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San Jose family charged with starving, beating mentally disabled adults

(Clockwise from upper left) Jennifer Ngo, George Nguyen, Margaret Ngo and Charles Nguyen. AP Photo/Santa Clara County District Attorney's Office

(CBS/AP) SAN FRANCISCO - Four of five family members accused of beating and starving handicapped adults under their care in an upscale California home were taken into custody Monday after a court appearance.

George Dac Nguyen, Jennifer Ngo, Charles Nguyen and Margaret Ngo were held after a Santa Clara County judge increased their bail to $500,000. 

An arrest warrant has been issued for a fifth suspect, Kathy Le,  authorities said.

Earlier this month, the five suspects were charged with dependent adult abuse and animal neglect, both felonies. 

Authorities say inside a two-story stucco home in an upscale San Jose neighborhood, disabled adults were beaten, starved and not even allowed to use toilet paper.

The victims, mostly Vietnamese immigrants who speak little English and are unable to tend to themselves, lived among rotting food and more than two-dozen dogs whose pools of urine and feces littered the home, authorities said.

"The conditions were pretty deplorable," Santa Clara County Assistant District Attorney Charles Huang said Monday. "The general impression was that the dogs appeared to be better off than the victims."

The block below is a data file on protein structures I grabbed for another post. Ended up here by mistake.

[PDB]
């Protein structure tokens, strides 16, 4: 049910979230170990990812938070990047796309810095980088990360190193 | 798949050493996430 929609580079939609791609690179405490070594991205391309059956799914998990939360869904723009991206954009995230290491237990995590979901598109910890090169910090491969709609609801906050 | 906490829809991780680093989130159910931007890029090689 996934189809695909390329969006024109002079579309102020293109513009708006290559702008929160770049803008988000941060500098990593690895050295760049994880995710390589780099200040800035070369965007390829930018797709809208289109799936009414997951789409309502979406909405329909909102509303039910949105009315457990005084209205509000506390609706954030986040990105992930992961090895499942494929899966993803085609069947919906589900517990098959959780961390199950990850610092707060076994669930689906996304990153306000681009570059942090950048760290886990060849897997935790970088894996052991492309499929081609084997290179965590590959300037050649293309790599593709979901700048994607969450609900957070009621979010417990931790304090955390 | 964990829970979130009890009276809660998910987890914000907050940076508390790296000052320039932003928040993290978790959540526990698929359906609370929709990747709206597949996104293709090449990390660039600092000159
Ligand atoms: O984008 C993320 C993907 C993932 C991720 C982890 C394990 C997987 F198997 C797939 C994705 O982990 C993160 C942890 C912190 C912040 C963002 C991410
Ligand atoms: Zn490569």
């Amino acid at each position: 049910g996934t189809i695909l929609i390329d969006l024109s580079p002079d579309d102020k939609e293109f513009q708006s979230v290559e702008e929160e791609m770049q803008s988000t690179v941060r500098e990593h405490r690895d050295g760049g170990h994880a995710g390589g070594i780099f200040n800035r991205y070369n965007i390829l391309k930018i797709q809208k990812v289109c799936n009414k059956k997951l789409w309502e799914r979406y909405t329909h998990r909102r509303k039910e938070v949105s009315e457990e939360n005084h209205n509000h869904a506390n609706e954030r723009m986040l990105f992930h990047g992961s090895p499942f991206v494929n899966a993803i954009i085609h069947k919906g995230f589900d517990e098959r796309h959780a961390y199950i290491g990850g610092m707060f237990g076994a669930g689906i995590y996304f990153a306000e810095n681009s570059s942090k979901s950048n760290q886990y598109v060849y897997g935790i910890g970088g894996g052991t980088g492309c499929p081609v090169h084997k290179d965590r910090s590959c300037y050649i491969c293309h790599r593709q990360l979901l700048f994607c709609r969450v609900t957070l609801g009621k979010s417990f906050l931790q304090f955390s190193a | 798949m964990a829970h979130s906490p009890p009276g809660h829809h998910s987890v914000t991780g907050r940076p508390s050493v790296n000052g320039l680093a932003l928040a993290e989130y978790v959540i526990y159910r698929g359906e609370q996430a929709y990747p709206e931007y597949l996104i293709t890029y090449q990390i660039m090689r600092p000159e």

The relatives could spend up to 18 years in prison, if convicted. Police said they learned about the house owned by George Nguyen's son from a victim's relative in May. Officers found that the residence reeked of dog feces, the refrigerator had locks on it and there was no running faucet water, Huang said.

Investigators say the alleged victims - many suffering from schizophrenia and other disorders - told them that they were not always given their medication. They were kept in small rooms virtually all day and their Social Security checks were being taken by the suspects.

Outside, the home featured tall mesh fencing and a handful of surveillance cameras on site.

"It doesn't appear the victims were free to go about in the house," Huang said. "There was excrement and urine virtually all around the house. That was a very troubling issue."

In May, police removed the victims and placed them under protective custody at a licensed care center. However, allegedly someone checked a handful of the victims out of the hospital and returned them to the house, along with 21 dogs, for about a month.

Again, police arrived at the home and removed three victims and the dogs on July 2, Huang said.

"I don't know what their motivations were upon returning," said Huang, adding that the investigation into the case is still in its early stages.

The suspects are due back in court on Aug. 21.

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